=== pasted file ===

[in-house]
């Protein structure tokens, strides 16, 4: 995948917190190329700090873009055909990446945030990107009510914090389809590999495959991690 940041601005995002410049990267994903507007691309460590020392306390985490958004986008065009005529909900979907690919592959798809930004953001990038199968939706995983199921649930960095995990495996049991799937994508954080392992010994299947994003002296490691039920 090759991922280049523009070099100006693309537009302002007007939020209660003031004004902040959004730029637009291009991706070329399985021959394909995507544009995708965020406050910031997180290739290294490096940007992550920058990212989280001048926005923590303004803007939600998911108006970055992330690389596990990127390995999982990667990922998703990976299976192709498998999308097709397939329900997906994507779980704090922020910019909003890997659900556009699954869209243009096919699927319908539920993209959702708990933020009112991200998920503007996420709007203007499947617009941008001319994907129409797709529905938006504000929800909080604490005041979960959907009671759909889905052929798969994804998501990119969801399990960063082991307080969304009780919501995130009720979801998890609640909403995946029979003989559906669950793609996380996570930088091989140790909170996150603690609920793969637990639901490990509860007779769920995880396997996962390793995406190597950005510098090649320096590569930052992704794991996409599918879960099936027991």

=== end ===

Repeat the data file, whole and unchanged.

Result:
[in-house]
């Protein structure tokens, strides 16, 4: 995948917190190329700090873009055909990446945030990107009510914090389809590999495959991690 940041601005995002410049990267994903507007691309460590020392306390985490958004986008065009005529909900979907690919592959798809930004953001990038199968939706995983199921649930960095995990495996049991799937994508954080392992010994299947994003002296490691039920 090759991922280049523009070099100006693309537009302002007007939020209660003031004004902040959004730029637009291009991706070329399985021959394909995507544009995708965020406050910031997180290739290294490096940007992550920058990212989280001048926005923590303004803007939600998911108006970055992330690389596990990127390995999982990667990922998703990976299976192709498998999308097709397939329900997906994507779980704090922020910019909003890997659900556009699954869209243009096919699927319908539920993209959702708990933020009112991200998920503007996420709007203007499947617009941008001319994907129409797709529905938006504000929800909080604490005041979960959907009671759909889905052929798969994804998501990119969801399990960063082991307080969304009780919501995130009720979801998890609640909403995946029979003989559906669950793609996380996570930088091989140790909170996150603690609920793969637990639901490990509860007779769920995880396997996962390793995406190597950005510098090649320096590569930052992704794991996409599918879960099936027991």